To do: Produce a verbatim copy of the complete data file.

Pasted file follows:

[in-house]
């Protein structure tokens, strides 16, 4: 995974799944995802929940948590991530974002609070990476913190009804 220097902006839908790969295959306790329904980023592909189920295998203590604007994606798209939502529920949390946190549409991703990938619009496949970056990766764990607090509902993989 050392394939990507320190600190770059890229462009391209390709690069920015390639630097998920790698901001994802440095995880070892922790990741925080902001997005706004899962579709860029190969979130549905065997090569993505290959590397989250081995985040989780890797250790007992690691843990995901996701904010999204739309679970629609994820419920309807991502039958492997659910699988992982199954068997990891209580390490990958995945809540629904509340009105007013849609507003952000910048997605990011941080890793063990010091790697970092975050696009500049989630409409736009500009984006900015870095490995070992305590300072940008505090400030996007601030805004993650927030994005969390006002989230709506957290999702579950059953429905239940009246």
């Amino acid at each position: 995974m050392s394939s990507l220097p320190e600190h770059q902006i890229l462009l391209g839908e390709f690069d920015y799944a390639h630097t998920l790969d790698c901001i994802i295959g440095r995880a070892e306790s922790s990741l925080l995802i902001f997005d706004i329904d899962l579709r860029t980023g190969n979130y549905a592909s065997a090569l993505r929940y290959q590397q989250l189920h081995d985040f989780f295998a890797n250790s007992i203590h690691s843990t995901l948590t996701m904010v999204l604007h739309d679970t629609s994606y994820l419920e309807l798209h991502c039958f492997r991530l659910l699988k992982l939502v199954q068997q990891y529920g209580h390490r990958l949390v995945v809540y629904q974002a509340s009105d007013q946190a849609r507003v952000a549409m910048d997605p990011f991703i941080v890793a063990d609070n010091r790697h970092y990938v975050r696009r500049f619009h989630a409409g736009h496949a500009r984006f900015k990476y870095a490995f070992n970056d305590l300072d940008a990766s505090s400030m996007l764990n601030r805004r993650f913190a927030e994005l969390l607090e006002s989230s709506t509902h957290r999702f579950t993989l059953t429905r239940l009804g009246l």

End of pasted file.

[in-house]
């Protein structure tokens, strides 16, 4: 995974799944995802929940948590991530974002609070990476913190009804 220097902006839908790969295959306790329904980023592909189920295998203590604007994606798209939502529920949390946190549409991703990938619009496949970056990766764990607090509902993989 050392394939990507320190600190770059890229462009391209390709690069920015390639630097998920790698901001994802440095995880070892922790990741925080902001997005706004899962579709860029190969979130549905065997090569993505290959590397989250081995985040989780890797250790007992690691843990995901996701904010999204739309679970629609994820419920309807991502039958492997659910699988992982199954068997990891209580390490990958995945809540629904509340009105007013849609507003952000910048997605990011941080890793063990010091790697970092975050696009500049989630409409736009500009984006900015870095490995070992305590300072940008505090400030996007601030805004993650927030994005969390006002989230709506957290999702579950059953429905239940009246």
């Amino acid at each position: 995974m050392s394939s990507l220097p320190e600190h770059q902006i890229l462009l391209g839908e390709f690069d920015y799944a390639h630097t998920l790969d790698c901001i994802i295959g440095r995880a070892e306790s922790s990741l925080l995802i902001f997005d706004i329904d899962l579709r860029t980023g190969n979130y549905a592909s065997a090569l993505r929940y290959q590397q989250l189920h081995d985040f989780f295998a890797n250790s007992i203590h690691s843990t995901l948590t996701m904010v999204l604007h739309d679970t629609s994606y994820l419920e309807l798209h991502c039958f492997r991530l659910l699988k992982l939502v199954q068997q990891y529920g209580h390490r990958l949390v995945v809540y629904q974002a509340s009105d007013q946190a849609r507003v952000a549409m910048d997605p990011f991703i941080v890793a063990d609070n010091r790697h970092y990938v975050r696009r500049f619009h989630a409409g736009h496949a500009r984006f900015k990476y870095a490995f070992n970056d305590l300072d940008a990766s505090s400030m996007l764990n601030r805004r993650f913190a927030e994005l969390l607090e006002s989230s709506t509902h957290r999702f579950t993989l059953t429905r239940l009804g009246l």